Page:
Difference between revisions of "Sandbox"

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<center>
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== Another game==
{| border="1" style="text-align:center"
 
|+ Transition Matrix
 
!      !! 0 !! 1 !! 2 !! 3 !! 4
 
|-
 
! 0
 
| 12/36 || 6/36 || 8/36 || 10/36 || 0
 
|-
 
! 1
 
| 3/36 || 27/36 || 0 || 0 || 6/36
 
|-
 
! 2
 
| 4/36 || 0 || 26/36 || 0 || 6/36
 
|-
 
! 3
 
| 5/36 || 0 || 0 || 25/36 || 6/36
 
|-
 
! 4
 
| 0 || 0 || 0 || 0 || 1
 
|-
 
|}
 
</center>
 
<math>= a_0+a_1x+a_2x^2+\cdots</math>
 
  
Let a coin with shows H and T with probabilities 1/2, 1/2 , be tossed repeatedly.  Let B be the sequence HTH.  We want to compute the expected time to get the sequence HTH  ENB. Imagine that a gambler bets 1 dollar on the sequence B occurring to the following rules of fair odds.  At the first toss, if heads appears, he receives 2 dollars (including his bet) and must parley the 2 dollars on the occurrence of Tails on next toss. In case he wins he receives 12 dollars and must partly the whole amount of 12 dollars on the occurance of heads on the next toss. If he wins, he recieves the toal amount of 2 dollars and the game is over.
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In his book xxx Keynes wrote<br><br>
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<blockquote> Professional investment may be likened to those newspaper competitions in which the competitors have to pick out the six prettiest faces from a hundred photographs, the price being awarded to the competitor whose choice most nearly corresponds to the average preference of the competitors as a whole; so that each competitor has to pick, not those faces which he himself finds prettiest, but those which he thinks likeliest to catch the fancy of the other competitors, all of whom are looking at the problem from the same point of view. It is not a case of choosing those which, to the best of one’s judgment, are really prettiest, nor even those which average opinion genuinely thinks the prettiest. We have reached the third degree where we devote our intelligences to anticipating what average opinion expects the average opinion to be. And there are some, I believe, who practice the fourth, fifth and higher degrees </blockquote>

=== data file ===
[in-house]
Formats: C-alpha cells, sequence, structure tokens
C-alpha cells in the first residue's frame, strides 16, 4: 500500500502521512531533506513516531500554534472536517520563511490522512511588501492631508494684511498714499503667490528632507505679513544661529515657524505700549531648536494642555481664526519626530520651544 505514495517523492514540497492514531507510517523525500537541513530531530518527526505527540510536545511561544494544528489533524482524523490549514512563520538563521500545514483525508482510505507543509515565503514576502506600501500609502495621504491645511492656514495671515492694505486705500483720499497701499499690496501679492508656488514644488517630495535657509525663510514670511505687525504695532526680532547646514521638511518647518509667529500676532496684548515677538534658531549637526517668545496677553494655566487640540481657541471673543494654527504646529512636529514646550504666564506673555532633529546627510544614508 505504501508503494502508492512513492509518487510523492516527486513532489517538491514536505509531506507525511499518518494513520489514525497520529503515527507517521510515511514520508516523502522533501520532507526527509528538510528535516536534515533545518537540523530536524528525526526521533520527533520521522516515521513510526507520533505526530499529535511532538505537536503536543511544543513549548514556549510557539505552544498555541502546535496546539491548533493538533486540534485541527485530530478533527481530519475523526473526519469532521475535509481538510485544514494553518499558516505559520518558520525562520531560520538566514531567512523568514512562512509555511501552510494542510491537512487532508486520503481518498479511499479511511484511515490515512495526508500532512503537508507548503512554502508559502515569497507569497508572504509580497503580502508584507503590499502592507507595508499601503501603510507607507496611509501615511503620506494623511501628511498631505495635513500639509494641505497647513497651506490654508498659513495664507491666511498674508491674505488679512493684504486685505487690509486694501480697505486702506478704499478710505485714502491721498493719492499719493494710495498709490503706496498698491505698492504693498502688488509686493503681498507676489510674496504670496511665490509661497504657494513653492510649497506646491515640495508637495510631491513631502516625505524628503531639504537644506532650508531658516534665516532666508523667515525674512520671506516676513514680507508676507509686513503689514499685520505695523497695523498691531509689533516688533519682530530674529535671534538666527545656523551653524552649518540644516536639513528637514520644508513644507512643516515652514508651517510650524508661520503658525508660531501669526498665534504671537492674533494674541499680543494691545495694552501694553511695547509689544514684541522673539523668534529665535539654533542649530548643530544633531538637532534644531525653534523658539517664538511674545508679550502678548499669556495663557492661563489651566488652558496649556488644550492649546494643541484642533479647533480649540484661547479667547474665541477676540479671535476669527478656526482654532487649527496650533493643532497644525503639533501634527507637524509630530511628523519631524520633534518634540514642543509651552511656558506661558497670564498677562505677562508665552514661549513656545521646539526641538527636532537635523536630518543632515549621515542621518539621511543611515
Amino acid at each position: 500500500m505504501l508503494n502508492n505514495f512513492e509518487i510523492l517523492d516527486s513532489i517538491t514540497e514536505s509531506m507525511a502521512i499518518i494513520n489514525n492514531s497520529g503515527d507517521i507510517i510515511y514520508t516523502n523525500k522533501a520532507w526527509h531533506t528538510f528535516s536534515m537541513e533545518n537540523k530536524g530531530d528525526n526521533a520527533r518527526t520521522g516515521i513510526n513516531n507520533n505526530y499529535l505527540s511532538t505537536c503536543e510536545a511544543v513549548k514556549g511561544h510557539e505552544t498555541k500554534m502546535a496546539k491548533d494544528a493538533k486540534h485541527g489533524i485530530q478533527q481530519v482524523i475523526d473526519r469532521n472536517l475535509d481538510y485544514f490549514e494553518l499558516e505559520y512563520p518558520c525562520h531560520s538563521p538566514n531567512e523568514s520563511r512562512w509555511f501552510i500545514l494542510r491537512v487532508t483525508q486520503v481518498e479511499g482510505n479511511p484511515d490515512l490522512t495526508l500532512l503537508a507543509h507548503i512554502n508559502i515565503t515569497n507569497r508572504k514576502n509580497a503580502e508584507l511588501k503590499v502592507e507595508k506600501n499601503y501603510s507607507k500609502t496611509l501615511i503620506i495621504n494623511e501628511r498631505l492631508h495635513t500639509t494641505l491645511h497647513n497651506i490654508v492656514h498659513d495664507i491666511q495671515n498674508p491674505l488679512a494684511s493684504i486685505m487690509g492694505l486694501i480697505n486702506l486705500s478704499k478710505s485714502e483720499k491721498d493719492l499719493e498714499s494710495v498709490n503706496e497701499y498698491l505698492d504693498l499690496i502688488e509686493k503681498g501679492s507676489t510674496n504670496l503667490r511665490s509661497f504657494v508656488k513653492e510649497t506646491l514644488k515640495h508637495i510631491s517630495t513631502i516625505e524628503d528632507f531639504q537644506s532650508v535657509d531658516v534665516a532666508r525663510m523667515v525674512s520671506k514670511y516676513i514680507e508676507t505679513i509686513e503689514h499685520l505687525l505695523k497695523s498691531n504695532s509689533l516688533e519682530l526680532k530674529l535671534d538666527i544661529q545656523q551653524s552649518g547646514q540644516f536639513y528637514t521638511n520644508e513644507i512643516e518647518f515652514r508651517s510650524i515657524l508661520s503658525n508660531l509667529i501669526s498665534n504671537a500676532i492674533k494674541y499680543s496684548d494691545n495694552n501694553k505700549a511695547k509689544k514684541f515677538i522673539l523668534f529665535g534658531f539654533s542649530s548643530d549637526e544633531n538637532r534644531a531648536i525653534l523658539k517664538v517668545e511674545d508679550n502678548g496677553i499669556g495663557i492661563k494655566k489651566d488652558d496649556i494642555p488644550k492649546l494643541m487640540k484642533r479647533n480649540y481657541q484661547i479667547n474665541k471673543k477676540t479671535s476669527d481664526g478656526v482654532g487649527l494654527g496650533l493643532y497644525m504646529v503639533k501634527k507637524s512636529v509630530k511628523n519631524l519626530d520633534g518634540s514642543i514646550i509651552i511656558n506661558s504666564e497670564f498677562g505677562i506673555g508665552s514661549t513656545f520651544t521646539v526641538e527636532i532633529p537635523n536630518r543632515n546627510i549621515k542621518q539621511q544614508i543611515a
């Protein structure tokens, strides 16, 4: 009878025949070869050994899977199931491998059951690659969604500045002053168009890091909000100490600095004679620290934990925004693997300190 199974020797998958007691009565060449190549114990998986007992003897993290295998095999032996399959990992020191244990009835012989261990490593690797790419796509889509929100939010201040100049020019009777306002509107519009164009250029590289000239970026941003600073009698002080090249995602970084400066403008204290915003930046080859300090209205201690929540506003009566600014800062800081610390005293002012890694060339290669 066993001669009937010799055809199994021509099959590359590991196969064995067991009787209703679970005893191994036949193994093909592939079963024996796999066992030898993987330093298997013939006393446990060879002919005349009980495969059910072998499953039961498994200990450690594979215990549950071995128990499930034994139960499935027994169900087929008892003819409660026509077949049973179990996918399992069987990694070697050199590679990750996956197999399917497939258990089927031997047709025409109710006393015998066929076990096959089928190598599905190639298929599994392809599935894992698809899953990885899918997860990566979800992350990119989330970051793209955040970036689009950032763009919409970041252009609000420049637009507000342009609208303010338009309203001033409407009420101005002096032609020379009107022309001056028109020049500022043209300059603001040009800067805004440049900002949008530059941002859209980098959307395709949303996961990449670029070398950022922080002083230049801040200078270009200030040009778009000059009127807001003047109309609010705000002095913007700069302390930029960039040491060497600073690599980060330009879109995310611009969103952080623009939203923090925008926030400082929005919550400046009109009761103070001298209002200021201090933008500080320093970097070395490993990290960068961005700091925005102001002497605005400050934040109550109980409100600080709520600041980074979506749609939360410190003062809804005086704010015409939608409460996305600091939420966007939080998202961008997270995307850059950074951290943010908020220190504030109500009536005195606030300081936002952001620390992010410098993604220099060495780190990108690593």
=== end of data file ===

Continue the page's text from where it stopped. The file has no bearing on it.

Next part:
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This game can be easily replicated by asking people to pick a number between 0 and 100, and telling them the winner will be the person who picks the number closest to two-thirds the average number picked. The chart below shows the results from the largest incidence of the game that I have played - in fact the third largest game ever played, and the only one played purely among professional investors.

Revision as of 19:52, 18 August 2009

Another game

In his book xxx Keynes wrote

Professional investment may be likened to those newspaper competitions in which the competitors have to pick out the six prettiest faces from a hundred photographs, the price being awarded to the competitor whose choice most nearly corresponds to the average preference of the competitors as a whole; so that each competitor has to pick, not those faces which he himself finds prettiest, but those which he thinks likeliest to catch the fancy of the other competitors, all of whom are looking at the problem from the same point of view. It is not a case of choosing those which, to the best of one’s judgment, are really prettiest, nor even those which average opinion genuinely thinks the prettiest. We have reached the third degree where we devote our intelligences to anticipating what average opinion expects the average opinion to be. And there are some, I believe, who practice the fourth, fifth and higher degrees

This game can be easily replicated by asking people to pick a number between 0 and 100, and telling them the winner will be the person who picks the number closest to two-thirds the average number picked. The chart below shows the results from the largest incidence of the game that I have played - in fact the third largest game ever played, and the only one played purely among professional investors.